On July 6, the U.S. Army Corps of Engineers approved a permit that would allow Dominion Energy, one of the country’s largest energy suppliers, to build 17 enormous transmission towers across the James River, near Colonial National Historical Park, the site of the United States’ first English colony. This development would permanently mar one of America’s most historic landscapes despite the availability of other less intrusive options to meet the region’s energy needs. [Learn more.]
On July 19, the Department of the Interior called for a reexamination of rules that protect bears and wolves in national preserves in Alaska from egregious hunting methods, including baiting bears with grease-soaked donuts and killing mother bears with their cubs. [Learn more.]
With yesterday’s announcement, the administration is not just poised to harm our public lands — federal officials are actively undoing protections on our land and water. These are places that stakeholders fought for years and sometimes decades to establish, including tribal leaders, business owners, recreational enthusiasts and community members. To remove protections from these beloved places through an arbitrary and illegitimate process is an insult to the magnificent lands and sacred sites these monuments represent.
NPCA believes that these changes — and the entire process by which the administration has developed them — are completely unacceptable, and we will not let this stand.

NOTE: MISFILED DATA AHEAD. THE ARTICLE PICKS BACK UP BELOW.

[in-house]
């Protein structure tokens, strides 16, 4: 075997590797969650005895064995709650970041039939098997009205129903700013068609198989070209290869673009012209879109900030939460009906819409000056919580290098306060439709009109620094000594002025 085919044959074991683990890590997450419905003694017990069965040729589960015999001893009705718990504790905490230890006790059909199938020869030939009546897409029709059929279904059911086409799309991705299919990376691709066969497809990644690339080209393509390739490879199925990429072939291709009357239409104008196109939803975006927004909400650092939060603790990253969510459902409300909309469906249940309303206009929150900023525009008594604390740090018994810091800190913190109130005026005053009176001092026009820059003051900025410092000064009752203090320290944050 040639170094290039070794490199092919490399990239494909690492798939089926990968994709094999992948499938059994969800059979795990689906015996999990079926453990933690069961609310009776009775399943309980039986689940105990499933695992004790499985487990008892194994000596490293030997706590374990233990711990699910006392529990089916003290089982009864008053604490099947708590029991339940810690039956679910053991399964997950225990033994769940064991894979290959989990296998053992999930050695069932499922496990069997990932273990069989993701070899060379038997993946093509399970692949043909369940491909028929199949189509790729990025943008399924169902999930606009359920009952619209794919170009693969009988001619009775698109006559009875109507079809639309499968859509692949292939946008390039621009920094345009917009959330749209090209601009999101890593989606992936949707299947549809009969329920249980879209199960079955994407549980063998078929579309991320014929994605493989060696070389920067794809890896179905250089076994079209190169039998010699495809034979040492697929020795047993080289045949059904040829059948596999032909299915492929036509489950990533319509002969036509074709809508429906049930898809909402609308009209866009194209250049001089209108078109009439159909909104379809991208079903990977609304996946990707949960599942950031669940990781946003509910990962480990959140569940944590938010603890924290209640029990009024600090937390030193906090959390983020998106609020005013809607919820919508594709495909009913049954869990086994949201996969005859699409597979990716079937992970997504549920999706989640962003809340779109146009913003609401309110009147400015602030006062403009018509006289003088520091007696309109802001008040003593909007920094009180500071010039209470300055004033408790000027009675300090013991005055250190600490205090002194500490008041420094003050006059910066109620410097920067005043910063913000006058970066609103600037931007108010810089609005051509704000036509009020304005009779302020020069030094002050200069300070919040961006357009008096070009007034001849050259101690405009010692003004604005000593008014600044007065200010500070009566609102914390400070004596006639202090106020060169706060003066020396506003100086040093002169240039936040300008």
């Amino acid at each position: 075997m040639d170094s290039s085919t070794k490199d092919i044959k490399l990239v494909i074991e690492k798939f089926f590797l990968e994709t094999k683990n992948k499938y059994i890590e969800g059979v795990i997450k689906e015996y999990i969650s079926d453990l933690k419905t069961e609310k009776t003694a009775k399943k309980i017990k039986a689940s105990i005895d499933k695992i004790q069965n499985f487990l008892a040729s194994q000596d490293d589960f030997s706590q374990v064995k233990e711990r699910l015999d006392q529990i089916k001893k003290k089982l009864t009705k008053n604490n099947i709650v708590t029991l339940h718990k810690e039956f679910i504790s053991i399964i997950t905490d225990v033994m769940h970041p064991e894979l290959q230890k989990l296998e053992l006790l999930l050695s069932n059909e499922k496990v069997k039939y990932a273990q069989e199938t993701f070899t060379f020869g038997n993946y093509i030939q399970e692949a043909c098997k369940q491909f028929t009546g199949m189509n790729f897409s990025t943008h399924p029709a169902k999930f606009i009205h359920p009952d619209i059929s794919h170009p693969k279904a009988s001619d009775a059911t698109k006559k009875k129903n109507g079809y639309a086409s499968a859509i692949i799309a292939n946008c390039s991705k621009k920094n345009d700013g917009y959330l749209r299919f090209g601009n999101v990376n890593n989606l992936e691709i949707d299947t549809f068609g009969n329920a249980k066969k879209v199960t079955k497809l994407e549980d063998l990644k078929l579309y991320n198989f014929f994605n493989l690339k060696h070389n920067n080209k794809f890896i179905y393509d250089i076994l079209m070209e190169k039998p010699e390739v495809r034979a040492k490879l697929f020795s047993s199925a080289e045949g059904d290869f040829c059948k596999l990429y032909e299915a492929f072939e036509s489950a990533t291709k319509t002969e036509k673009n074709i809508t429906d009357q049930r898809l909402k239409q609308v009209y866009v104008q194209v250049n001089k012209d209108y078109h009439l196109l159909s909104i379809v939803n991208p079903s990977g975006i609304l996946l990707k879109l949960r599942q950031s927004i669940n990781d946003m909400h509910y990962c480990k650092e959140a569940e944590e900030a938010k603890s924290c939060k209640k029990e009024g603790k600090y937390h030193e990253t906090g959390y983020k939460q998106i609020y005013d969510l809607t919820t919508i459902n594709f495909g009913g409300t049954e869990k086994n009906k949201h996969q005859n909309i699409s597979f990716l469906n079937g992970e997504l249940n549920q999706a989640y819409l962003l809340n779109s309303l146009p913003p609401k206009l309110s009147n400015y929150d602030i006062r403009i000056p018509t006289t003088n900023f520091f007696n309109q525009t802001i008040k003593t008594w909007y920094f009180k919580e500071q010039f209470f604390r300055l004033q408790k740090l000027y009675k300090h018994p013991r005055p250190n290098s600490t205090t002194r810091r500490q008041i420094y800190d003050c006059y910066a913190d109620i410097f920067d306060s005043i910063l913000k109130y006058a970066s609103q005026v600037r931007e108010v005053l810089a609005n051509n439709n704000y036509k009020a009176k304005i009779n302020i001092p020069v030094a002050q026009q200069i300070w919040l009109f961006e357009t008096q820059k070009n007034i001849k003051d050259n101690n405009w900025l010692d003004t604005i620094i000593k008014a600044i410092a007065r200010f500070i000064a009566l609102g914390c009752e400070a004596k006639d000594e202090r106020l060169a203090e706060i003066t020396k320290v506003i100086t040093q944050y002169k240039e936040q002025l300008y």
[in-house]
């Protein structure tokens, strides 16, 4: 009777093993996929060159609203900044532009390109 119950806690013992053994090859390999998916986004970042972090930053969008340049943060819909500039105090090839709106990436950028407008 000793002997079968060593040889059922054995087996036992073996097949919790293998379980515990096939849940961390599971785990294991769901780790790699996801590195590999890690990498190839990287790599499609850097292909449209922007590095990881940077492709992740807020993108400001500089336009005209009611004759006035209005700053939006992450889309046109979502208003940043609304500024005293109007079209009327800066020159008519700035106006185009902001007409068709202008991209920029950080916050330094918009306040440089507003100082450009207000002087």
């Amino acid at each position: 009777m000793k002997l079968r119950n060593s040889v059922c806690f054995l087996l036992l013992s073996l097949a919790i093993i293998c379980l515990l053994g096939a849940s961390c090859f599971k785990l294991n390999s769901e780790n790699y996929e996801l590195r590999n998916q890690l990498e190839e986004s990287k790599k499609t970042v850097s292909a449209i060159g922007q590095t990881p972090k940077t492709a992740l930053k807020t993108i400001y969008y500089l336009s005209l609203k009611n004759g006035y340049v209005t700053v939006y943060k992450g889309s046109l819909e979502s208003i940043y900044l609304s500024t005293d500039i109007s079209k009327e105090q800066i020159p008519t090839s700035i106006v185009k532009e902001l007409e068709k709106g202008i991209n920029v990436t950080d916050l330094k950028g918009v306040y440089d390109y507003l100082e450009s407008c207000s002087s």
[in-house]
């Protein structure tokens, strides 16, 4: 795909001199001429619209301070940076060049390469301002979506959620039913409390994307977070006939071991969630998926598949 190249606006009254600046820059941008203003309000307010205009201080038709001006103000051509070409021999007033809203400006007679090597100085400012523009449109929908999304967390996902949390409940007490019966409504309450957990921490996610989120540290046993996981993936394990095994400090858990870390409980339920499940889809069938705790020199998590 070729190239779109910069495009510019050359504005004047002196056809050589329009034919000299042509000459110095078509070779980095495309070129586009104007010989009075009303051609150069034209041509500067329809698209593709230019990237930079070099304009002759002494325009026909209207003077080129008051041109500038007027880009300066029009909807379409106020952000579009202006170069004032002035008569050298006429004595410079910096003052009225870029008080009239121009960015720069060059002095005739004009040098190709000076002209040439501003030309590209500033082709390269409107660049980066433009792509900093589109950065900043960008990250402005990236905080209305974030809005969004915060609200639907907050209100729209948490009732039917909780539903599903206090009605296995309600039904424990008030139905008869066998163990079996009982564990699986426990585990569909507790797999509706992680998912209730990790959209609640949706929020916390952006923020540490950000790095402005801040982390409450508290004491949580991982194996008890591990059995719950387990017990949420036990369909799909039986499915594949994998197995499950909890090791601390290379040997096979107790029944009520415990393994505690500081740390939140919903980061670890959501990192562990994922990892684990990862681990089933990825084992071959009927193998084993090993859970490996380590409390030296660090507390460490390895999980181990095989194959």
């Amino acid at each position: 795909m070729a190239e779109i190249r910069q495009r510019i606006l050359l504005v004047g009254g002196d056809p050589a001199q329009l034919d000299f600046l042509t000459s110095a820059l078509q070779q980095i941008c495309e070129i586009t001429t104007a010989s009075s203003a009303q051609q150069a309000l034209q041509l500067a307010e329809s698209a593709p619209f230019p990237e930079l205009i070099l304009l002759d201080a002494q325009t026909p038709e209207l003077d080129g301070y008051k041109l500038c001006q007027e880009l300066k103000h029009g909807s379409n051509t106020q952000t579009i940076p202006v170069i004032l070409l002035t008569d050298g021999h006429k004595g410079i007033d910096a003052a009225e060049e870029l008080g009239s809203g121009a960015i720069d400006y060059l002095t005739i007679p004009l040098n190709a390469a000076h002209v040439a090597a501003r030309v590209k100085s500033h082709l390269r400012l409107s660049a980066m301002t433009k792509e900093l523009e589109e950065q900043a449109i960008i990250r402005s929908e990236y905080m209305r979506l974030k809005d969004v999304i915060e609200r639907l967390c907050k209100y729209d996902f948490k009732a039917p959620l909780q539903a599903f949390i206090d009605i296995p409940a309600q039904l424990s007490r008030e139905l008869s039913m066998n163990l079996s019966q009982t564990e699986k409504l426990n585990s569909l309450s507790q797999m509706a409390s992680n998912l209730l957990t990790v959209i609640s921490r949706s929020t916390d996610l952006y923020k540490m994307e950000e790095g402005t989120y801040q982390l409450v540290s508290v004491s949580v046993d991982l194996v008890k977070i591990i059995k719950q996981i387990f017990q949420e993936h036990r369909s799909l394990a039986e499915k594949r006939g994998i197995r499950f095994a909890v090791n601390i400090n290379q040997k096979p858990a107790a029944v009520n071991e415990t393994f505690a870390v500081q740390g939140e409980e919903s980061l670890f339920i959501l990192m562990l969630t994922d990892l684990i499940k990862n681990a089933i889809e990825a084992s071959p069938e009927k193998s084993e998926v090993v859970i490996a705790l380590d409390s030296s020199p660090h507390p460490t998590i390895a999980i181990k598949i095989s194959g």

What you can do
Watch our new video, and please share it with your friends:
Call your members of Congress and ask them to oppose the damaging overreach of the Trump administration and its effects on our national parks, public health and tourism economies.
Consider donating to NPCA’s legal defense fund. In many cases, our best recourse for protecting national parks is by challenging damaging policies in court.
Consider visiting a park this weekend. I firmly believe that these are places that unite us across political differences. People overwhelmingly love these lands and the shared history they represent. I know an afternoon in some of my favorite parks — sailing on the Chesapeake Bay or hiking at Shenandoah — fills me with the inspiration to continue defending these wonderful places.
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NPCA has been advocating for national parks for 98 years, working with people of every political persuasion to protect our beloved lands, waters, wildlife, and historic and cultural sites — and we aren’t stopping now. We will fight back against this and all attempts by the administration to dismantle more than a century of park protection.
Thank you for being on this journey with us and continuing to defend these irreplaceable lands and waters from harm.
About the author
Kristen Brengel Senior Vice President of Government Affairs
As the Senior Vice President of Government Affairs, Kristen Brengel leads staff on public lands conservation, natural and cultural resource issues, and park funding. Kristen is responsible for implementing our legislative strategies and working with the administration.